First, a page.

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A new season of 'Joe Millionaire' is headed to Fox nearly 20 years after the series ended in 2003 — read more
History repeats itself. Joe Millionaire was one of the first dating shows to make a splash during the reality TV boom of the early aughts — and now it’s coming back.
Fox announced in November 2021 that a relaunch titled Joe Millionaire: For Richer or Poorer will launch in 2022, though there’s a major new twist. Instead of competing for the love of one millionaire bachelor, 20 single women will vie for two different men, and only one of them will be worth “more than $10 million.”
The original Joe Millionaire debuted in January 2003 with Evan Marriott, then 28, in the title role. The Virginia native was a former underwear model who worked construction before he was tapped to star on the show, but contestants were told that he was the heir to a $50 million fortune. The lie about his wealth was supposed to help him determine which women were there for the right reasons and which ones just wanted his money.
Marriott would reveal his working-class status in the season finale, and if his winner still decided to pursue a relationship, they would share a $1 million prize. Zora Andrich, the last woman standing, ultimately did decide to stay with Marriott, but they later split.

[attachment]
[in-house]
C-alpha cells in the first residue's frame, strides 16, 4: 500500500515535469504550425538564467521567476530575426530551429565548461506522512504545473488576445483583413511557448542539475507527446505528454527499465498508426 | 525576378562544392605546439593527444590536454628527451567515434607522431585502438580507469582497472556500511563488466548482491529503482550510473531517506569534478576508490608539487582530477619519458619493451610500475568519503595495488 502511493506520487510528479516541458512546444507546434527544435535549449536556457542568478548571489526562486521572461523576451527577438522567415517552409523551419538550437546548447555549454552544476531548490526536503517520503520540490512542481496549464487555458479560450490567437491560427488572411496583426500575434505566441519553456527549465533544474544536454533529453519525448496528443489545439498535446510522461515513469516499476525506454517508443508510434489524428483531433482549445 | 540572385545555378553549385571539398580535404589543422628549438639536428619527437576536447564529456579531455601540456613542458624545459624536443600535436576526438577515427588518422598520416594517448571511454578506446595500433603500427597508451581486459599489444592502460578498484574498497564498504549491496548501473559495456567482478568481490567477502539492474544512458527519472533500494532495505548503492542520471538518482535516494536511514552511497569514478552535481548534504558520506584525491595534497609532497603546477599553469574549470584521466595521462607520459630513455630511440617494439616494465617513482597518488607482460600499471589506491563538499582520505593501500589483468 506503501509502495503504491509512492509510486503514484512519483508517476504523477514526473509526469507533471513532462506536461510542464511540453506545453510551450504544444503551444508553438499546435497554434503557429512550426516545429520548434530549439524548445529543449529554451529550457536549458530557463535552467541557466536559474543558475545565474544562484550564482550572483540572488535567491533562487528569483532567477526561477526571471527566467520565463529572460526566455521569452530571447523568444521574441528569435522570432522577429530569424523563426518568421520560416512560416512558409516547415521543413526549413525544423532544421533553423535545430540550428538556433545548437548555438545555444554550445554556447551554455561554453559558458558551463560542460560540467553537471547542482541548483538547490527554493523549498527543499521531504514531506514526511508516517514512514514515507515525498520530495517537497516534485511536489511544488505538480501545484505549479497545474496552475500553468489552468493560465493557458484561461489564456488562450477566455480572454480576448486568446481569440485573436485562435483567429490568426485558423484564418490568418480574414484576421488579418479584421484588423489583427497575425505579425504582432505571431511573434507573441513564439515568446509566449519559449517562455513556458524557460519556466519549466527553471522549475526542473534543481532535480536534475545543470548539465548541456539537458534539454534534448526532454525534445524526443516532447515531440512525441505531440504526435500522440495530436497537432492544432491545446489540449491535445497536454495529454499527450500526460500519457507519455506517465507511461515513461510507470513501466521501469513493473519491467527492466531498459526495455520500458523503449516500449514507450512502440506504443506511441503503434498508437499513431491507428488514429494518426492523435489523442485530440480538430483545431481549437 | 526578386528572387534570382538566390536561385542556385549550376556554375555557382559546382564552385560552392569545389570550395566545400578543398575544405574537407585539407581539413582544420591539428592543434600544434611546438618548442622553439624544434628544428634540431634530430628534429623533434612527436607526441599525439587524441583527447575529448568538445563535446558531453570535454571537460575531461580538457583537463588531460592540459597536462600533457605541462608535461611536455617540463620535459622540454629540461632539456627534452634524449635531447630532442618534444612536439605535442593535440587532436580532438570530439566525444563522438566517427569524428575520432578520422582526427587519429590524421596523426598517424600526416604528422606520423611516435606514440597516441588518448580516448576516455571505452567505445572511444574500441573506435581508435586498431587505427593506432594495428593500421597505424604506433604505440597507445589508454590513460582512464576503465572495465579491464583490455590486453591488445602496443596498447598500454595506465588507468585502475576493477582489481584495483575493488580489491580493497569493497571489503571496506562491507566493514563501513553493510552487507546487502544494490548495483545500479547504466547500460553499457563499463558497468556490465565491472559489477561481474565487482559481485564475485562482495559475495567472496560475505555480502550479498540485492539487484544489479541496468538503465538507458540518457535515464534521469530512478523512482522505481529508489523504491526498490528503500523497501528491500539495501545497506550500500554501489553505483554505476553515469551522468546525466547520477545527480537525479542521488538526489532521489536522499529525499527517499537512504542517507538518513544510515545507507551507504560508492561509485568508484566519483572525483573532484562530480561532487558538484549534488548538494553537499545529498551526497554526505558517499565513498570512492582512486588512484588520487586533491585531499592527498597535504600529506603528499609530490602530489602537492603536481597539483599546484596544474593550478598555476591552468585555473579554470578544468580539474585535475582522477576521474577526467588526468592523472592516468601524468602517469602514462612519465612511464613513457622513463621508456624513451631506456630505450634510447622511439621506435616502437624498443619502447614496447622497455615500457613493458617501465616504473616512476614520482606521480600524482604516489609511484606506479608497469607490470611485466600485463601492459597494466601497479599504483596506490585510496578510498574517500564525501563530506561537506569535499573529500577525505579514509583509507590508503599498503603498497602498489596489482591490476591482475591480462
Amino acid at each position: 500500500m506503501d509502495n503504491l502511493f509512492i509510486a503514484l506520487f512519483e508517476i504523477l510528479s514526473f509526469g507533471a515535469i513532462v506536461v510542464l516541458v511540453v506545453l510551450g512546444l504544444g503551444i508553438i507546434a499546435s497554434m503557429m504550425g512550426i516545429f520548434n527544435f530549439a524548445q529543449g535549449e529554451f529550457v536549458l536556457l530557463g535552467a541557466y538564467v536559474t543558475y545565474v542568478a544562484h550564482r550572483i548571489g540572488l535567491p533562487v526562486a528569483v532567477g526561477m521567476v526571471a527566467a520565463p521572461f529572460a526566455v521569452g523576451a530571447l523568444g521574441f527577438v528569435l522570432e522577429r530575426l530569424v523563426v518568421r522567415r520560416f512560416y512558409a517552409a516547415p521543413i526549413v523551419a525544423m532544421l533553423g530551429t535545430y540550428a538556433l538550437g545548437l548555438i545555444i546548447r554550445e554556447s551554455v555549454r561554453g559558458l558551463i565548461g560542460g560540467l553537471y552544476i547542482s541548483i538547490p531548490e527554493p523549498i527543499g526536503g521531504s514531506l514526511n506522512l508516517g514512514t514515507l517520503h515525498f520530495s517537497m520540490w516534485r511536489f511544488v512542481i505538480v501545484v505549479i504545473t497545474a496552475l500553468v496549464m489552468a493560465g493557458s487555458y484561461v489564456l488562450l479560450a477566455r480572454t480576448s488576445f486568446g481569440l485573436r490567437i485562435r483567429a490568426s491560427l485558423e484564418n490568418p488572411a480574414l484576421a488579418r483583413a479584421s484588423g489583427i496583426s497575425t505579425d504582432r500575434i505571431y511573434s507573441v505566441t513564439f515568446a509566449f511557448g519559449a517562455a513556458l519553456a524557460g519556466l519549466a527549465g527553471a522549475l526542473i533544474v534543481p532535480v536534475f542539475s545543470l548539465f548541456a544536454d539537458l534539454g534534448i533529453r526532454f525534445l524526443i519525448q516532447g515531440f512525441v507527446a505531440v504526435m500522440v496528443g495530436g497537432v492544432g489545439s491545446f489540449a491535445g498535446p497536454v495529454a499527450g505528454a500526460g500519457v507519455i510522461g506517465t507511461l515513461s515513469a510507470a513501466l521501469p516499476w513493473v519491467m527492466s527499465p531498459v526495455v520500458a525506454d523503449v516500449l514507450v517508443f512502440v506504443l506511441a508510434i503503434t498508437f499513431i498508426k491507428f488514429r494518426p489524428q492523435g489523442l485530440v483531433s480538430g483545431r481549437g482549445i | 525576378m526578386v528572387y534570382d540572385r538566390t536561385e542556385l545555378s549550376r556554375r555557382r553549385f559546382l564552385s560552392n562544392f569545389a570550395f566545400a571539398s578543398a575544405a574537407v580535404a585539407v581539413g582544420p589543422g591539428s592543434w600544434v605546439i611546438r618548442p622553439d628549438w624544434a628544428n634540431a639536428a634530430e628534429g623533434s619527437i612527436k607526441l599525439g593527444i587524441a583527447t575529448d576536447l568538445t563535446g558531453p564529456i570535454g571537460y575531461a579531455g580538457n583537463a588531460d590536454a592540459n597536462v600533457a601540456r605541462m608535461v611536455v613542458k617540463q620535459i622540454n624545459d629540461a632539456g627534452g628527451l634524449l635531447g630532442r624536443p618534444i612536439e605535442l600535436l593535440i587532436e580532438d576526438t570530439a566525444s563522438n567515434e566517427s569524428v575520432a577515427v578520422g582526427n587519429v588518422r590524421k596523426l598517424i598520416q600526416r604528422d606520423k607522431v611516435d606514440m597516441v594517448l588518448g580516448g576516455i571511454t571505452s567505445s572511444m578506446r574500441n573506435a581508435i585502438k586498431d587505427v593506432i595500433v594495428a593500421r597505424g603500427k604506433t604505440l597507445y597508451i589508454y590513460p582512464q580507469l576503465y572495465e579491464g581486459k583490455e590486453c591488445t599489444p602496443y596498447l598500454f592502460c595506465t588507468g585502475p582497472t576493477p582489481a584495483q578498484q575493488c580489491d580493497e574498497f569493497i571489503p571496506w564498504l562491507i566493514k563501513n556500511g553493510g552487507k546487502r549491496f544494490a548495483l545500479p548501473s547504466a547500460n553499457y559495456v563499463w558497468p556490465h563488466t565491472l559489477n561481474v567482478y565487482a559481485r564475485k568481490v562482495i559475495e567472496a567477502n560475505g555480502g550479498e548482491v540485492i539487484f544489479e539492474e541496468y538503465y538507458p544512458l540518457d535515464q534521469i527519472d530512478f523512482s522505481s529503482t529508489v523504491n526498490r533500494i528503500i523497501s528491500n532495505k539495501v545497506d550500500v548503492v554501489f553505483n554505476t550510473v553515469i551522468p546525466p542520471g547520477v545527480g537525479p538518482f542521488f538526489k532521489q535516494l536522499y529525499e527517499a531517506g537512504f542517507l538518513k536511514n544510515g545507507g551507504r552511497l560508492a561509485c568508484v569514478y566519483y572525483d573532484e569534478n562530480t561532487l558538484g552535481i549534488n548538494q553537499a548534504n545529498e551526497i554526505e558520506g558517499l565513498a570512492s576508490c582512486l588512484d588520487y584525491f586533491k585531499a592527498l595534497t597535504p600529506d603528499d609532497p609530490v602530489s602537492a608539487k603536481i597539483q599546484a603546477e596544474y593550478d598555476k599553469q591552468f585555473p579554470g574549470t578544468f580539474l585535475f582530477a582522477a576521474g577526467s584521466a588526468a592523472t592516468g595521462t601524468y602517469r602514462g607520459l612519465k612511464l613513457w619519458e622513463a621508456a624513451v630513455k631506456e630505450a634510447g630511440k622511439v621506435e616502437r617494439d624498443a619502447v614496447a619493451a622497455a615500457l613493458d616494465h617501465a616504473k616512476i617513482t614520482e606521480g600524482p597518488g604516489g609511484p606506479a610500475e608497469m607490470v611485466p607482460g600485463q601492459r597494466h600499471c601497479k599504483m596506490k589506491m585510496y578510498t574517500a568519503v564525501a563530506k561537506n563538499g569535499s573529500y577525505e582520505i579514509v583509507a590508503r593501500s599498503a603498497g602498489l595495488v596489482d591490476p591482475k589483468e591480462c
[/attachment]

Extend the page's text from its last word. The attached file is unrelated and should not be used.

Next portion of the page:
The show returned for a second season titled The Next Joe Millionaire, which aired later in 2003. Because too many American women already knew the premise of the first season, producers had to go to Europe to find contestants to compete for David Smith, who pretended to be an oil tycoon worth $80 million.
Smith and his winner, Linda Kasdova, split up shortly after filming ended. Instead of splitting a prize, Kasdova won $250,000 and Smith received a 90-acre ranch in Texas.
The second season wasn’t nearly as popular as the first, which made Marriott an early star of reality TV. More than a decade after the series ended, the Hollywood Squares alum claimed that he didn’t really know what he was getting into when he signed up for the show.
“I thought I was doing something like Blind Date,” he told Vulture in September 2015. When he realized what the show’s real premise was, he said he told producers about his misgivings to no avail. “That was when they said, ‘We’ll give you 50 grand if you just go with the flow here and do what we say.’ So I said, ‘OK, fine.’”
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This story originally appeared on: US Magazine - Author:Eliza Thompson